I'll answer the first three questions only leaving the last for another post.
Basics Although it is patented in US, is it "working" worldwide?
It is common for a patent to be simultaneously obtained in every country that is a party to the international treaty governing patent filings. But, this isn't done for every patent. Without checking you can't know.
two countries have the same patent from different inventors? When
someone brings patent to patent service in his country, the patent
service will check if there same patent anywhere in the world?
One can imagine from pretty technically obscure ways that this could happen, due to inconsistencies between national laws that are changed at different times to convert to the first to file system, regarding first to file systems v. first to invent systems (to oversimplify).
But, usually, the existence of a patent anywhere in the world will be "prior art" that defeats a later obtained patent anywhere in the world and would result in the summary defeat of an infringement case brought by the later patent.
Basics If last sentence is false, - if someone from country A stole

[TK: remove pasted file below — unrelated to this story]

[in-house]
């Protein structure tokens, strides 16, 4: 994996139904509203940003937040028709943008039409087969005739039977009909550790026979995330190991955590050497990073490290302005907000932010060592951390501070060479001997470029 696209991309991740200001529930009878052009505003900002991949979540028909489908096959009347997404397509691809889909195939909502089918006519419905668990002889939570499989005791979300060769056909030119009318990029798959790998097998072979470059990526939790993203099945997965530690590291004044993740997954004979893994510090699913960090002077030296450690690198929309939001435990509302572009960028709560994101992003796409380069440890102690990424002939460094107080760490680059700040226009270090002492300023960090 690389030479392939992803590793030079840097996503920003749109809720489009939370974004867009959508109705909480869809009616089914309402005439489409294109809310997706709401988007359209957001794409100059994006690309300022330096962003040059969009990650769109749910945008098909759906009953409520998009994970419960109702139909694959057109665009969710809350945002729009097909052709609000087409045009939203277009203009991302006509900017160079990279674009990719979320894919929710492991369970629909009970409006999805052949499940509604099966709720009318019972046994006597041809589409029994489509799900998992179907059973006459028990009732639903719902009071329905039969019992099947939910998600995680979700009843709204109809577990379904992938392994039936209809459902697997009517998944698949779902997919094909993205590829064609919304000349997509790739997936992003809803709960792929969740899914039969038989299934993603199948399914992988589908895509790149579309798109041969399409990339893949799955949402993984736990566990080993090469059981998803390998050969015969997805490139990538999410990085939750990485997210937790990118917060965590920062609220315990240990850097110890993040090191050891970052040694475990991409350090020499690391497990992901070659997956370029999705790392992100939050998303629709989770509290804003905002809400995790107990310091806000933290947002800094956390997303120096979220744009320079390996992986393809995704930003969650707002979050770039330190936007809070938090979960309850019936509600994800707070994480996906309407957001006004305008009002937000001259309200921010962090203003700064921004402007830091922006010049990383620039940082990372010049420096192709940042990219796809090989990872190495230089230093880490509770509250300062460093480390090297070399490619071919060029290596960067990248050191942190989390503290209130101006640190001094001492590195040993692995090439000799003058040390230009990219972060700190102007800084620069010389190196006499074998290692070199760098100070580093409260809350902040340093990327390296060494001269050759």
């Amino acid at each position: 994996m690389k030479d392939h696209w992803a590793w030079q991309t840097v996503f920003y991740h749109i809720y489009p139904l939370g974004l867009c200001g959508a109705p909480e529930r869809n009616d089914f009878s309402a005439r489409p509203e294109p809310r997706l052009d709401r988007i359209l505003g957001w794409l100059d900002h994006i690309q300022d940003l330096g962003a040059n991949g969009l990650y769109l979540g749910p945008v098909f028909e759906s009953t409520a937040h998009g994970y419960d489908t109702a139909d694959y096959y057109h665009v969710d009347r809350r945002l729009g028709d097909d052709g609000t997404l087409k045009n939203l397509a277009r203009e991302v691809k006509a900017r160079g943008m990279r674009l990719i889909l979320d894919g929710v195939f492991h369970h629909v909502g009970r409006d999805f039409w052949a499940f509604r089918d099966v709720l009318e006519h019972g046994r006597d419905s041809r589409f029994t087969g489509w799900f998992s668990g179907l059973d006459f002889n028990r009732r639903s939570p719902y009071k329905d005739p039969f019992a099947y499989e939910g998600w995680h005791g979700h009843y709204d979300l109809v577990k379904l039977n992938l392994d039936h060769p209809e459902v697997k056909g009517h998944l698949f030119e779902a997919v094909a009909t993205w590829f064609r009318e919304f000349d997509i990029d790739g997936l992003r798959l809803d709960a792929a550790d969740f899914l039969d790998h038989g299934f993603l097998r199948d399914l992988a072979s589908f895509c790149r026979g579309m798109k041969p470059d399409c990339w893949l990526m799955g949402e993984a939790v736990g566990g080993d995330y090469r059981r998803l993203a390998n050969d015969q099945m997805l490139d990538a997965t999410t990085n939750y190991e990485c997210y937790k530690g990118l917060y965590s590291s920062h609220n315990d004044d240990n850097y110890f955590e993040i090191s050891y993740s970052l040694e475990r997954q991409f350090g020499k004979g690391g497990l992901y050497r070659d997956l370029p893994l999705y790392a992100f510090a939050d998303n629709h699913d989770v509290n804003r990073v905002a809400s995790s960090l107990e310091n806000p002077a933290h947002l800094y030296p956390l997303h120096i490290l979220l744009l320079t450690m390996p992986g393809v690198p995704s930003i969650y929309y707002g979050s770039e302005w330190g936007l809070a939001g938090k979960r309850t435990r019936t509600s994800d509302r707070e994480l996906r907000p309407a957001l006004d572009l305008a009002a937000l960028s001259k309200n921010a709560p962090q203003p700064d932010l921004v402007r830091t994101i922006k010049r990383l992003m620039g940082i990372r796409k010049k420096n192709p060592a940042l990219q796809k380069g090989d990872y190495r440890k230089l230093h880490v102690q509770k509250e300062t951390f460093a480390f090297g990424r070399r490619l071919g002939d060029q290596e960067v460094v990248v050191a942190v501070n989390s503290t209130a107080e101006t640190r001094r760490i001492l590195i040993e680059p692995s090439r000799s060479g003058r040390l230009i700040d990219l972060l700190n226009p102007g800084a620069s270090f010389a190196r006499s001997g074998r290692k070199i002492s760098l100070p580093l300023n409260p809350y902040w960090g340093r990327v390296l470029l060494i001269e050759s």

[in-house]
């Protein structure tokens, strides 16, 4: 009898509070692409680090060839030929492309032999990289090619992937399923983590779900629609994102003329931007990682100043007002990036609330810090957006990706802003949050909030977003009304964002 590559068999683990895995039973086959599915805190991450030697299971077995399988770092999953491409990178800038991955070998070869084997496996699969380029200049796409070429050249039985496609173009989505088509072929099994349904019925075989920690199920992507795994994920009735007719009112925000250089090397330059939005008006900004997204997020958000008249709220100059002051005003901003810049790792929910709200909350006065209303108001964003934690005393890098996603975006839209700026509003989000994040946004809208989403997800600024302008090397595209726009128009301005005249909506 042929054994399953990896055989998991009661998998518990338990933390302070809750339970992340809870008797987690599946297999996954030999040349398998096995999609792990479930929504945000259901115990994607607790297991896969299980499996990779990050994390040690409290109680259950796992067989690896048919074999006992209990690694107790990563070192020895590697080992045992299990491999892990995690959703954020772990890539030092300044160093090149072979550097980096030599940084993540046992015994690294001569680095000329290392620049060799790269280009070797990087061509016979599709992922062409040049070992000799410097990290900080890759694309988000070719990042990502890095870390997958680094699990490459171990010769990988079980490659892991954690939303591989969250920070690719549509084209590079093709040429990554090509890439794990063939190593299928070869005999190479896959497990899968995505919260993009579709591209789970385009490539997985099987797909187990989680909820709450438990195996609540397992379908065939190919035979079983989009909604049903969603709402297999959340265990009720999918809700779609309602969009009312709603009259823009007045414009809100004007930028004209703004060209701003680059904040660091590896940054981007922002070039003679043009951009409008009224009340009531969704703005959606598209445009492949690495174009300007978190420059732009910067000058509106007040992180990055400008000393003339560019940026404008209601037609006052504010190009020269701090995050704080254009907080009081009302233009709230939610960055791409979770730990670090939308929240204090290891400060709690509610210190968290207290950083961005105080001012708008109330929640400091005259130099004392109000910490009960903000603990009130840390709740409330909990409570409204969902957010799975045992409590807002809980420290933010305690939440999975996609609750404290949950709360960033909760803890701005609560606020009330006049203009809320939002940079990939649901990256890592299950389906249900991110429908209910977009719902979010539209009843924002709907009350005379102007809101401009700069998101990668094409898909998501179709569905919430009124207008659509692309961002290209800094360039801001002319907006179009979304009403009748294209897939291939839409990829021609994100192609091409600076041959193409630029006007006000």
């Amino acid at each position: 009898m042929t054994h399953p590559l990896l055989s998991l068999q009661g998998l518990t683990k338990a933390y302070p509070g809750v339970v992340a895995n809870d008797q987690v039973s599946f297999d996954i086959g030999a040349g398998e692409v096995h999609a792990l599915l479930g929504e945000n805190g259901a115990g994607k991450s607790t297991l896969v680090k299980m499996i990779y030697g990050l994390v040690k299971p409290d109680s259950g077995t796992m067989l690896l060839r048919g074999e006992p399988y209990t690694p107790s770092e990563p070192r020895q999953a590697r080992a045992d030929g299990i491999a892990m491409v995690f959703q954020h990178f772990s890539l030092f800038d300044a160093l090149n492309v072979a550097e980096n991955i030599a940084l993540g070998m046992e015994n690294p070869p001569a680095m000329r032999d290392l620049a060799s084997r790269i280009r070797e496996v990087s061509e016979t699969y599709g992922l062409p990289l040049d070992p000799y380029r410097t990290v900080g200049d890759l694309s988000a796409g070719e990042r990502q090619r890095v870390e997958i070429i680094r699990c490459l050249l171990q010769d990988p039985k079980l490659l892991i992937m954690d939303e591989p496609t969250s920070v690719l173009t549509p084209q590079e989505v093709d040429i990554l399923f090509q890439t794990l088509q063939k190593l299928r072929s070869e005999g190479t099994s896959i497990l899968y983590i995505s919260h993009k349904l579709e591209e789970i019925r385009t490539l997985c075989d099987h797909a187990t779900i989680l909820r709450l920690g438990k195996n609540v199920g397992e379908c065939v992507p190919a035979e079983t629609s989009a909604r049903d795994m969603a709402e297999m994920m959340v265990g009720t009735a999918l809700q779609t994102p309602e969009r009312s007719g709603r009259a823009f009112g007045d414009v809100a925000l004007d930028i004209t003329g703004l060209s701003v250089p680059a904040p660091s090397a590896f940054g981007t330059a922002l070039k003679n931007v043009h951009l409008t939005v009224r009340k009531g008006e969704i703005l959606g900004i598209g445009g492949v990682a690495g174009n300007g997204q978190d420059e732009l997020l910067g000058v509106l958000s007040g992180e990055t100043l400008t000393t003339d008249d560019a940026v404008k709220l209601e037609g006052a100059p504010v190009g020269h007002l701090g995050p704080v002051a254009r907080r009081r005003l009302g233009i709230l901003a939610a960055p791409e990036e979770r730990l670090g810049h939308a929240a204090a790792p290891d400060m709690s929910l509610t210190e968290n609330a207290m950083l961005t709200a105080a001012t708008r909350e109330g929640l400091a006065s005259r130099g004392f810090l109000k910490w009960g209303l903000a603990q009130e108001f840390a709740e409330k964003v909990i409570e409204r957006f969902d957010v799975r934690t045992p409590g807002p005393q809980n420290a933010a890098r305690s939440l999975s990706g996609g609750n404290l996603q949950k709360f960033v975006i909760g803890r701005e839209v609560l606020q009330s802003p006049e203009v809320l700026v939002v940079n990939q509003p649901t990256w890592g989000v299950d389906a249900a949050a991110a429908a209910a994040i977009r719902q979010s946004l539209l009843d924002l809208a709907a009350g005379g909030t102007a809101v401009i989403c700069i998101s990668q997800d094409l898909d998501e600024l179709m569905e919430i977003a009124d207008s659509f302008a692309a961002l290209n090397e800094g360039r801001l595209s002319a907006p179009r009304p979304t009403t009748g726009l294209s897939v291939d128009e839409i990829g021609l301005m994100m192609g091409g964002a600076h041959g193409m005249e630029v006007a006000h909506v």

patent from country B, then inventor from country B should go to
country A court?
Normally, the investor from country B and that inventor's licensees would gather up a file showing that his patent was prior art before it was applied for in country A, and then use this only upon receiving a cease and desist letter or being sued for infringement in country A.
Some countries allow patents that have been issued to be invalidated after they have been issued in the absence of litigation (including the U.S. in the inter partes review review process in some cases). But, usually, having a case lined up to swiftly and cleanly defeat an infringement claim if made would be enough.
How (US) law describes expiration of patent? What does it mean? Can it
be repatented? Can anyone free use expired patent?
Generally speaking, when a patent expires, the patent enters the public domain and anyone can use it for free.
Patents on certain medical products can be extended for up to five years if there have been delays in obtaining FDA approval that reduced the available marketing time for the product to less than fourteen years.
CAVEAT: There are a handful of countries that "just weird" and don't follow the general rules that most countries of the world have agreed to by treaty. Cf. these countries with anomalous copyright laws.